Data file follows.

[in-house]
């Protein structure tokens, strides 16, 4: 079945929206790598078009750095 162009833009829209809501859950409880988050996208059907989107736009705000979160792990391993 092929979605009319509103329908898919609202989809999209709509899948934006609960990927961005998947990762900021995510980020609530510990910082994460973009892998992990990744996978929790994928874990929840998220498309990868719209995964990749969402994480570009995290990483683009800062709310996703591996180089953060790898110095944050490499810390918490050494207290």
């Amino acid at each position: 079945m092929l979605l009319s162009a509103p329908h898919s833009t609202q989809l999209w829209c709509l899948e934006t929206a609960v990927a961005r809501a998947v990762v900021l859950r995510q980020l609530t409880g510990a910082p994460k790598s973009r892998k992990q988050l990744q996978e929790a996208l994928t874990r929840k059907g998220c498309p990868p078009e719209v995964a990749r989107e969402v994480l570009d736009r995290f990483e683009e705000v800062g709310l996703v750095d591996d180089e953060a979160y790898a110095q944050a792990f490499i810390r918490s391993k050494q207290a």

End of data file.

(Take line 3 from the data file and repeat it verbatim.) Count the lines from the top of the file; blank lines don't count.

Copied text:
């Amino acid at each position: 079945m092929l979605l009319s162009a509103p329908h898919s833009t609202q989809l999209w829209c709509l899948e934006t929206a609960v990927a961005r809501a998947v990762v900021l859950r995510q980020l609530t409880g510990a910082p994460k790598s973009r892998k992990q988050l990744q996978e929790a996208l994928t874990r929840k059907g998220c498309p990868p078009e719209v995964a990749r989107e969402v994480l570009d736009r995290f990483e683009e705000v800062g709310l996703v750095d591996d180089e953060a979160y790898a110095q944050a792990f490499i810390r918490s391993k050494q207290a």